SNP not legally able to suspend Alex Salmond, says Nicola Sturgeon

Scottish first minister says party has not received a complaint for it to act upon

Nicola Sturgeon has said the Scottish National party is not legally able to suspend Alex Salmond over allegations of sexual harassment after facing calls from other parties to take action.

The first minister and SNP leader said the complaints were being investigated by the Scottish government, which was unable to share details of the complaint or the names of Salmond’s two accusers to third-party organisations.

Salmond, a former SNP leader and first minister, has repeatedly denied he is guilty of harassment or criminality, but opposition parties insist that since the claims have been passed to the police, the party should suspend his membership.

The Daily Record, which first broke the story, has alleged that, in one of the incidents under investigation, Salmond touched the breasts and bottom of a female civil servant at Bute House, his then official residence in Edinburgh, in December 2013.

Two women lodged complaints against Salmond in January 2018 using new anti-harassment procedures introduced for the Scottish government by Leslie Evans, the Scottish government’s chief civil servant, in the wake of harassment scandals at Westminster.

In a statement issued on Sunday, Sturgeon said: “In this case, unlike in some previous cases, the investigation into complaints about Alex Salmond has not been conducted by the SNP and no complaints have been received by the party.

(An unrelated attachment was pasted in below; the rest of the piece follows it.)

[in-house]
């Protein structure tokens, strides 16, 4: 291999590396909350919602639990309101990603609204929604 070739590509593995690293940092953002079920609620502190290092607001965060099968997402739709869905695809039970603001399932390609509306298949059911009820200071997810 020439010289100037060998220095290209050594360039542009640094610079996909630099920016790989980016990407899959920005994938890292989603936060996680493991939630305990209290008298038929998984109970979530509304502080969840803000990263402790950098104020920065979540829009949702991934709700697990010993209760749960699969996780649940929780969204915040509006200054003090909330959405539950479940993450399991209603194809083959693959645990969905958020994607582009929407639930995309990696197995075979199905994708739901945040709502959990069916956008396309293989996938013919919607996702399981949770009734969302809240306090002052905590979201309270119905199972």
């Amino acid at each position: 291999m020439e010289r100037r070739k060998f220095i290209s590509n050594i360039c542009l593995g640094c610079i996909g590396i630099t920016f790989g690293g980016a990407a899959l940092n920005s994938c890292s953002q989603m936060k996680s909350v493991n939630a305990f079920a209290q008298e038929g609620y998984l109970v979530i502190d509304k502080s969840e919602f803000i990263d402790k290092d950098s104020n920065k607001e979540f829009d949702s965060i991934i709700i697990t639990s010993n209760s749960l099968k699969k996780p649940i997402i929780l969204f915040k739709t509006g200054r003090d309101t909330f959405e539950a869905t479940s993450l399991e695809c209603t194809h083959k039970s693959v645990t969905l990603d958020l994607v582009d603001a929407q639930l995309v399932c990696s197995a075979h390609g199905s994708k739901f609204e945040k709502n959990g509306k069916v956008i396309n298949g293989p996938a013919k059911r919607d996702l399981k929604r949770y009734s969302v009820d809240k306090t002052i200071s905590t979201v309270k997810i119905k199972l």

“Also, for legal reasons, the limited information I have about the Scottish government investigation cannot at this stage be shared with the party – and rightly it is the party, not me as leader, that has the power to suspend membership.”

Sturgeon added: “In summary, the party has no legal basis at this time to suspend Alex Salmond’s membership. Of course, should that situation change, the matter will be reconsidered, as it would be for any member. The party’s rules apply to all members and no one is above them.”

Salmond has already retaliated against the Scottish government by lodging a judicial review of its handling of the complaints against him, accusing them of breaching his confidentiality by leaking details of the investigation – a charge the Scottish government denies.

He welcomed Sturgeon’s statement on Twitter, saying: “I agree with Nicola that every single person in Scotland, regardless of who they are, should be treated fairly and equally. That included being given confidentiality and treated with fairness.

“Clearly it has not been maintained in this case but subject to sustained leaking of the most unfair kind. That helps no-one but harms everyone. It is therefore crucial to find out who in government was responsible.”

Statement in response to Nicola Sturgeon pic.twitter.com/YZmfm0o2m5

— Alex Salmond (@AlexSalmond) August 26, 2018

Annie Wells, the equalities spokeswoman for the Scottish Conservatives, said: “We are still none the wiser as to the way the … [incident] was treated when it was alleged to have taken place, nor do we know when anyone in the SNP or the Scottish government was informed about the incident.”

Rhoda Grant, for Scottish Labour, demanded that the Scottish government reveal all details of meetings between Salmond and Sturgeon where the complaints were discussed. Salmond said he had met her face to face three times, and implied they had had other contacts too.

Contributor

Severin Carrell Scotland editor

The GuardianTramp

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